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Feb 20, 2006, 7:29:56 PM2/20/06
to

John Briggs <john.b...@ntlworld.com> wrote in message
news:FksKf.3437$58....@newsfe3-win.ntli.net...
> hopelessly devoted wrote:

> > or gray.
> >
> > Damn, I will never get that word right the first time.
>
> I can't see anything wrong with "grey".

Well, you wouldn't. You don't know how to spell colors correctly.

---
William Ernest Reid

Bill Reid

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Feb 20, 2006, 7:30:04 PM2/20/06
to

Scythe Matters <sp...@spam.spam> wrote in message
news:5KydnXRpE5D...@rcn.net...

Now you just shuddup...

---
William Ernest Reid

Bill Reid

unread,
Feb 20, 2006, 7:30:08 PM2/20/06
to

Don Sample <dsa...@synapse.net> wrote in message
news:dsample-3EA0FB...@news.giganews.com...

> In article <1140447894.1...@g44g2000cwa.googlegroups.com>,
> "Arbitrar Of Quality" <tsm...@wildmail.com> wrote:
>
> > A reminder: Please avoid spoilers for later episodes in these review
> > threads.
> >
> > BUFFY THE VAMPIRE SLAYER
> > Season Two, Episode 15: "Phases"
> >
> > Also, it gets on my bad side for a more important reason: owning one of
> > the most ridiculous-looking costumes I've seen thus far on the show.
> > Seriously, couldn't the effects wizards have come up with anything
> > better than that stupid bear thing? It looks like the love child of
> > Yoda and Fozzy. Especially given that, given the way the episode turns
> > out, this doesn't look like a one-off monster that we'll never see
> > again...
>
> Ah yes, the infamous Giant Gay Opossum costume. Everyone hated it, and
> I don't think that it's too spoilery to say that they do a major rework
> on it for future appearances of the Ozwolf.
>
Well, it IS a spoiler. Would it also be a spoiler to say it didn't get THAT
much better?

Look, all this talk abou YA crappy monster costume and when, where
and how Oz would have realized he was a werewolf is really missing the
point. The important thing for nitpickers is: THE HORRIBLE
CONTINUITY OF WILLOW'S YELLOW OVERALLS.

When she's being pursued by the werewolf, she does the standard
running girl fall down in the mud thing, and clearly fudges her huggies.
Then, IN THE VERY NEXT SHOT SECONDS LATER RUNNING
INTO THE LIBRARY, THERE'S NOT ONE SPECK OF MUD
ON HER CLOTHES. Then, later, THEY'RE DIRTY AGAIN, BUT
IN NEW AREAS!!!

My AOC ("Arbitraitor Of Continuity") rating is DECENT...the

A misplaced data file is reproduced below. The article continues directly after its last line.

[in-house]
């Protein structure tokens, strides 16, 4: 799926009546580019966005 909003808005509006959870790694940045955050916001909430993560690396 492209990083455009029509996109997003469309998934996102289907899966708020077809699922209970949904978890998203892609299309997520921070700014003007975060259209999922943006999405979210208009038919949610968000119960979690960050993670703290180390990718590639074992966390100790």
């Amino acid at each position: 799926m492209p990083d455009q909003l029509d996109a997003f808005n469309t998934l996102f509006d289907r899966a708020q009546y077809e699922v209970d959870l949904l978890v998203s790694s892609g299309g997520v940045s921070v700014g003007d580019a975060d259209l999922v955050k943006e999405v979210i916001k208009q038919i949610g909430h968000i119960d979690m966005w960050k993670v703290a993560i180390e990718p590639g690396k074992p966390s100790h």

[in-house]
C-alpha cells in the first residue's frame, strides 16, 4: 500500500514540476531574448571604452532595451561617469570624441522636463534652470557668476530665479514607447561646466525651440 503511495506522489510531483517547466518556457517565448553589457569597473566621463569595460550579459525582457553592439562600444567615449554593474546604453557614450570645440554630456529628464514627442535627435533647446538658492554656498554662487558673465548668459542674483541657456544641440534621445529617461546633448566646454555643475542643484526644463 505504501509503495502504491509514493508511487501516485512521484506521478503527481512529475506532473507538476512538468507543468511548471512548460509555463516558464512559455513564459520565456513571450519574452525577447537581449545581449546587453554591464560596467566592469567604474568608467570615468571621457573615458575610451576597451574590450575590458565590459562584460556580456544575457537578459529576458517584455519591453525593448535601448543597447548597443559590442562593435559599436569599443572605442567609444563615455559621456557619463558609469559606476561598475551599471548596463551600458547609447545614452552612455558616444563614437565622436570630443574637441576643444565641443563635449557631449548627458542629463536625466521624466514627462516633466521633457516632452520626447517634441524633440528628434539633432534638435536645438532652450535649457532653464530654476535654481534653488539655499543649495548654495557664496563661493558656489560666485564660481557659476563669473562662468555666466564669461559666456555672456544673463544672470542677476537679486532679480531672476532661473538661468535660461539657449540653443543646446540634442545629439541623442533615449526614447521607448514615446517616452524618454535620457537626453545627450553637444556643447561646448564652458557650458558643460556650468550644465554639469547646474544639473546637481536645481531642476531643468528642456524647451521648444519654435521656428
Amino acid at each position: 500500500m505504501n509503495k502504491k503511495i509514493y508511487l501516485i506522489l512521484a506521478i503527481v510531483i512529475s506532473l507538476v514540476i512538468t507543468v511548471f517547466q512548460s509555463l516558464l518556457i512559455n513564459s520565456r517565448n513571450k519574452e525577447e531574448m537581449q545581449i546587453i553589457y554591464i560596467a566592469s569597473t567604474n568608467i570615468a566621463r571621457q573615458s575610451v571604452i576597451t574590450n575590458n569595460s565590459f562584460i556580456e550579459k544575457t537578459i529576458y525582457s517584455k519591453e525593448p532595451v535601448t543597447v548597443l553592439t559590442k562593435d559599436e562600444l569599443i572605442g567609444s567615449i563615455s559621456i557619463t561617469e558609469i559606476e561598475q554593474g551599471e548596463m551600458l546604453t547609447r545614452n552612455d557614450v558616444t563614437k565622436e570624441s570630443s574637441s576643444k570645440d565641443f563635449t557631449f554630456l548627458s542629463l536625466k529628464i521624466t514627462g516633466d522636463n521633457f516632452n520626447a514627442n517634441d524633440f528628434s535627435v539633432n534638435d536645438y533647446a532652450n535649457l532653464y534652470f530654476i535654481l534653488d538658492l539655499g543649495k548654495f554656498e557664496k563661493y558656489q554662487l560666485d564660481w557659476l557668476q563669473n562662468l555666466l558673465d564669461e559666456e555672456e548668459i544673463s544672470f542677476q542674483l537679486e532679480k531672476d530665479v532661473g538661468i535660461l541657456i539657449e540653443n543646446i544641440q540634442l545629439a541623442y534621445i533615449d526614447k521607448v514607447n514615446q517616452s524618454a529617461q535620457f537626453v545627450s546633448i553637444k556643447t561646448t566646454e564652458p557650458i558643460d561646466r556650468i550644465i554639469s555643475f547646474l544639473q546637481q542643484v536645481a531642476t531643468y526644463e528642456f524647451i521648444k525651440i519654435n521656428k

continuity could have been much, much worse, as it was in many,
many other episodes...

---
William Ernest Reid

Carlos Moreno

unread,
Feb 20, 2006, 7:03:05 PM2/20/06
to
John Briggs wrote:
> hopelessly devoted wrote:
>
>>or gray.
>>
>>Damn, I will never get that word right the first time.

The above is a non-statement -- I mean, you already did not
get it right the first time; there will be no more first
times in the future, so it makes no sense to phrase it the
way it is phrased above... right? ;-)

> I can't see anything wrong with "grey".

I'm sure Giles wouldn't have any trouble with that spelling
either ... Most kids today will probably have trouble with
either spelling :-(

Carlos
--

John Briggs

unread,
Feb 20, 2006, 7:40:18 PM2/20/06
to

"colours"
:-)
--
John Briggs


Don Sample

unread,
Feb 20, 2006, 7:45:00 PM2/20/06
to
In article <FksKf.3437$58....@newsfe3-win.ntli.net>,
"John Briggs" <john.b...@ntlworld.com> wrote:

> hopelessly devoted wrote:
> > or gray.
> >
> > Damn, I will never get that word right the first time.
>
> I can't see anything wrong with "grey".

"Grey" is one of those words that Americans always misspell.

Don Sample

unread,
Feb 20, 2006, 7:51:35 PM2/20/06
to
In article <katKf.45888$id5....@bgtnsc04-news.ops.worldnet.att.net>,
"Bill Reid" <horme...@happyhealthy.net> wrote:

> Look, all this talk abou YA crappy monster costume and when, where
> and how Oz would have realized he was a werewolf is really missing the
> point. The important thing for nitpickers is: THE HORRIBLE
> CONTINUITY OF WILLOW'S YELLOW OVERALLS.
>
> When she's being pursued by the werewolf, she does the standard
> running girl fall down in the mud thing, and clearly fudges her huggies.
> Then, IN THE VERY NEXT SHOT SECONDS LATER RUNNING
> INTO THE LIBRARY, THERE'S NOT ONE SPECK OF MUD
> ON HER CLOTHES. Then, later, THEY'RE DIRTY AGAIN, BUT
> IN NEW AREAS!!!
>
> My AOC ("Arbitraitor Of Continuity") rating is DECENT...the
> continuity could have been much, much worse, as it was in many,
> many other episodes...

What about Giles' glasses when she comes running into the library?
They're on, they're off, they're on, they're off...

hopelessly devoted

unread,
Feb 20, 2006, 8:09:37 PM2/20/06
to

Carlos Moreno wrote:

> The above is a non-statement -- I mean, you already did not
> get it right the first time; there will be no more first
> times in the future, so it makes no sense to phrase it the
> way it is phrased above... right? ;-)

Unfortunately, I believe I'll get an opportunity to mispell it in the
future. "First time" being a relative phase. As my college Dean would
say whenever I asked "How are you?", he'd reply "Compared to what?"